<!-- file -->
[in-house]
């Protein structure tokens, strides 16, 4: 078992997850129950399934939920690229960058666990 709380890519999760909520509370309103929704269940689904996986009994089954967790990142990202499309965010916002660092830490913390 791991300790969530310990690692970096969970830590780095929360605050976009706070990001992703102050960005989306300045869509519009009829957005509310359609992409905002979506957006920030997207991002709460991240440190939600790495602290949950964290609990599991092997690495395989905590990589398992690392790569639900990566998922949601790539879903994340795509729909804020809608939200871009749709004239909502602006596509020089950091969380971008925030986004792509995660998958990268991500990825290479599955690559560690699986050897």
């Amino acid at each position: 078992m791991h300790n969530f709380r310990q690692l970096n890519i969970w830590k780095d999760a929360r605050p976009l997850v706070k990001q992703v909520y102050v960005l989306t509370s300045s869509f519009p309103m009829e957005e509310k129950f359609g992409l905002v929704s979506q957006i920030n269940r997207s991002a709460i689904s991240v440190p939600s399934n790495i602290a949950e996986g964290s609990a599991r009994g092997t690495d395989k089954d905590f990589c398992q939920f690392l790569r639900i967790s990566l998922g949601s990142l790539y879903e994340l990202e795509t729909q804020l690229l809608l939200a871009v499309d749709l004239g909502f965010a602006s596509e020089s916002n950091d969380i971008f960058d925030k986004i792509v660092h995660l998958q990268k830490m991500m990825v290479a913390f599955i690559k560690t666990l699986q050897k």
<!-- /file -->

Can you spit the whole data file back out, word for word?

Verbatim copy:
[in-house]
């Protein structure tokens, strides 16, 4: 078992997850129950399934939920690229960058666990 709380890519999760909520509370309103929704269940689904996986009994089954967790990142990202499309965010916002660092830490913390 791991300790969530310990690692970096969970830590780095929360605050976009706070990001992703102050960005989306300045869509519009009829957005509310359609992409905002979506957006920030997207991002709460991240440190939600790495602290949950964290609990599991092997690495395989905590990589398992690392790569639900990566998922949601790539879903994340795509729909804020809608939200871009749709004239909502602006596509020089950091969380971008925030986004792509995660998958990268991500990825290479599955690559560690699986050897």
């Amino acid at each position: 078992m791991h300790n969530f709380r310990q690692l970096n890519i969970w830590k780095d999760a929360r605050p976009l997850v706070k990001q992703v909520y102050v960005l989306t509370s300045s869509f519009p309103m009829e957005e509310k129950f359609g992409l905002v929704s979506q957006i920030n269940r997207s991002a709460i689904s991240v440190p939600s399934n790495i602290a949950e996986g964290s609990a599991r009994g092997t690495d395989k089954d905590f990589c398992q939920f690392l790569r639900i967790s990566l998922g949601s990142l790539y879903e994340l990202e795509t729909q804020l690229l809608l939200a871009v499309d749709l004239g909502f965010a602006s596509e020089s916002n950091d969380i971008f960058d925030k986004i792509v660092h995660l998958q990268k830490m991500m990825v290479a913390f599955i690559k560690t666990l699986q050897k």